December’s bet for the ECB

Inflation in Greece fell to 9% in November from 9.5% in October, according to preliminary data released today by Eurostat. In the euro zone it was 10% from 10.5%.

Looking at the main components of inflation in the euro area, energy recorded the highest annual rate in November (34.9%, compared to 41.5% in October), followed by food, alcohol and tobacco (13.6%, vs. 13.1% in October), non-energy industrial goods (6.1%, flat vs. October) and services (4.2% vs. 4.3% in October).

Markets are watching the course of inflation in order to be able to predict the path that the European Central Bank will follow in terms of its interest rate policy.

December’s wager

December will be another particularly important month for the course of monetary policy as the European Central Bank and the US Federal Reserve try to balance rate hikes between fighting inflation and protecting the economy from recession. With just one day difference, on the 14th and 15th of the month, FED and ECB respectively will not only proceed with new interest rate hikes but are also expected to signal the path they will follow in 2023.

The Fed has begun to signal that it may cut back on its single very high rate hikes of 75 basis points at a time and move toward another 50 basis point rate hike. ECB officials are reportedly considering the same after the recent big jumps in the cost of borrowing in the Eurozone – at a time when there are reactions from “hawks” such as the central banker of Austria, Roberto Holzmann, who is calling for an increase of 75 basis points.

European Central Bank policymakers may slow rate hikes by 50 basis points next month, according to sources cited by Bloomberg, as early contacts on the matter suggest a lack of momentum for a new move 75 basis units, according to the same sources. Everything can change of course if there is any surprise from the inflation front.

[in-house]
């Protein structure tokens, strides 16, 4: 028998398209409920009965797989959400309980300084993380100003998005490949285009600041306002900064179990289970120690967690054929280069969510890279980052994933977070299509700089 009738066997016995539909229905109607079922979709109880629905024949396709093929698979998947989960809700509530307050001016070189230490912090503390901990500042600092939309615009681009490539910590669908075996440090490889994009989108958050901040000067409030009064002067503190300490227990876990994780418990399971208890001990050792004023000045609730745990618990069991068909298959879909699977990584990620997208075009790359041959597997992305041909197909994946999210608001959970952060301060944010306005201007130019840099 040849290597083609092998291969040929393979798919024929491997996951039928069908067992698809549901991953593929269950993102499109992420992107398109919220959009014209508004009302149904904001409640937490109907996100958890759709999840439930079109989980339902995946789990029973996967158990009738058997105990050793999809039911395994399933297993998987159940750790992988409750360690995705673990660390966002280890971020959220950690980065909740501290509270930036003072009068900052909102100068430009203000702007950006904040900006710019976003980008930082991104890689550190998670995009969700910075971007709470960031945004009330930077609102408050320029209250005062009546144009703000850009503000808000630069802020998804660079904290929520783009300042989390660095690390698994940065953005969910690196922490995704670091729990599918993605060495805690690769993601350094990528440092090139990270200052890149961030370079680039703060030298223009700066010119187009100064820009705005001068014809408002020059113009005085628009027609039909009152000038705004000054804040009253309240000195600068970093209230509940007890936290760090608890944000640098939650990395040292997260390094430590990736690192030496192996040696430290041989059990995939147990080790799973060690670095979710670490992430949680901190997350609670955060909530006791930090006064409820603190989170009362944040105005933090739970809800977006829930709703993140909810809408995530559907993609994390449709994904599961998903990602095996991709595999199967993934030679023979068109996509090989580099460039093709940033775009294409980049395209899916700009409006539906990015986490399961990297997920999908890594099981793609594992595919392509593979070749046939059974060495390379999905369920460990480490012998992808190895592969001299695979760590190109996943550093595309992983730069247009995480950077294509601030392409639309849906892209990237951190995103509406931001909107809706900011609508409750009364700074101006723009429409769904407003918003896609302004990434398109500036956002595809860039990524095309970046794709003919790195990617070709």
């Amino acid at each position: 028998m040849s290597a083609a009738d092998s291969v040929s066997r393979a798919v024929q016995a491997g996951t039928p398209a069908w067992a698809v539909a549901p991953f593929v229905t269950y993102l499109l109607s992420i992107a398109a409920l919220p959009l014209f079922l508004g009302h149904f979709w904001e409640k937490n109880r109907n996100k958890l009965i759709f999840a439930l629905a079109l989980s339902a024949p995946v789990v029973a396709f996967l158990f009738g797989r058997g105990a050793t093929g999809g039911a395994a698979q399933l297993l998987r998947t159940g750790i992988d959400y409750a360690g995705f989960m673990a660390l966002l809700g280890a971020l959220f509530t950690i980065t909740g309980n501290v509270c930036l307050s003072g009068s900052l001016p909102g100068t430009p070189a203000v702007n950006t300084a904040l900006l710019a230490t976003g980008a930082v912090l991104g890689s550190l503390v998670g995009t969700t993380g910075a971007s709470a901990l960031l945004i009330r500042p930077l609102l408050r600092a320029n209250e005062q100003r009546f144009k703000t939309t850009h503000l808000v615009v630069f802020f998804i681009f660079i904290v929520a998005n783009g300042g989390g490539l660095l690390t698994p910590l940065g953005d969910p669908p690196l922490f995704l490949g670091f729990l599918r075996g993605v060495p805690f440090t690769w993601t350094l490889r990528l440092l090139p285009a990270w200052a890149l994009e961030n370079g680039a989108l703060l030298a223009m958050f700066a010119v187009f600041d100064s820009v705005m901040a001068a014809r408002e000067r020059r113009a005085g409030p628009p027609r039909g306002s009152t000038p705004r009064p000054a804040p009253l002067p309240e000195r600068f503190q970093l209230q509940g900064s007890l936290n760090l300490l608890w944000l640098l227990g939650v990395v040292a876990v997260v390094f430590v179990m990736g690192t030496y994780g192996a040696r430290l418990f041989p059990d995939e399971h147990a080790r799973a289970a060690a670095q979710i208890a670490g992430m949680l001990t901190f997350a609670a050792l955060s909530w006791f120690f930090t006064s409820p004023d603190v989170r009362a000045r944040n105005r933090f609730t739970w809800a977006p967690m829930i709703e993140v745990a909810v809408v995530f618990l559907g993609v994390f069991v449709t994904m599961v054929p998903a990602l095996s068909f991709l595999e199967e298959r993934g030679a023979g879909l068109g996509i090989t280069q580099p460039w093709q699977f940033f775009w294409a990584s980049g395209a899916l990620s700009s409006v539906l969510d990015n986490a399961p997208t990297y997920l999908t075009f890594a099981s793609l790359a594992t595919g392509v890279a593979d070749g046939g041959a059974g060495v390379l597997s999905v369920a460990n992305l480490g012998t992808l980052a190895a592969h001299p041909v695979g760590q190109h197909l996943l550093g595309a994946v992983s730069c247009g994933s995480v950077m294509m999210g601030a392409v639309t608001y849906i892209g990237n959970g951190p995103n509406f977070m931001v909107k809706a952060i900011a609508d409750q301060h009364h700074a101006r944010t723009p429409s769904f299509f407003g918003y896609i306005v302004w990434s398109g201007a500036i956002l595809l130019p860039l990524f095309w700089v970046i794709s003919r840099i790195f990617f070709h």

All options open

Last Monday, ECB chief Christine Lagarde left all options open regarding the size and number of future ECB rate hikes, stressing that monetary policy will depend on several variables.

“How much further we need to go on interest rates and how quickly we need to get there will depend on revised forecasts for the path of the economy, how wages will react, inflation expectations, the persistence of shocks but also the assessment us about how our policy works,” Lagarde told the European Parliament.

Investors are so far trying to assess whether the ECB will increase interest rates by 50 basis points or by 75 points at the next meeting and also what the peak of the interest rate increase will be.

“In December,” explained the ECB head, “we will also set the basic principles for the reduction of bonds in the portfolio of the asset purchase program. It is advisable for the balance sheet to smooth out over time in a measured and predictable manner.

Interest rates are and will remain the main tool to fight inflation. Higher interest rates reduce pressures on demand, making it more expensive to borrow and affecting the way people and businesses spend, save, borrow and invest. This in turn will put downward pressure on prices, although the adjustments will take some time to be felt in the economy.”

The course of inflation in the eurozone

Inflation in the eurozone has not peaked and the risk is that it will turn out to be even higher than expected today, points out the president of the European Central Bank, Christine Lagarde.

“We don’t see the evidence or the direction that would lead me to believe that we have reached peak inflation and that it will come down in the short term,” Lagarde said.

“Every time I ask my top economists at the ECB … about the risk, the answer I get at the moment is (that) the risk is on the upside, without specifying the upside,” he concluded.

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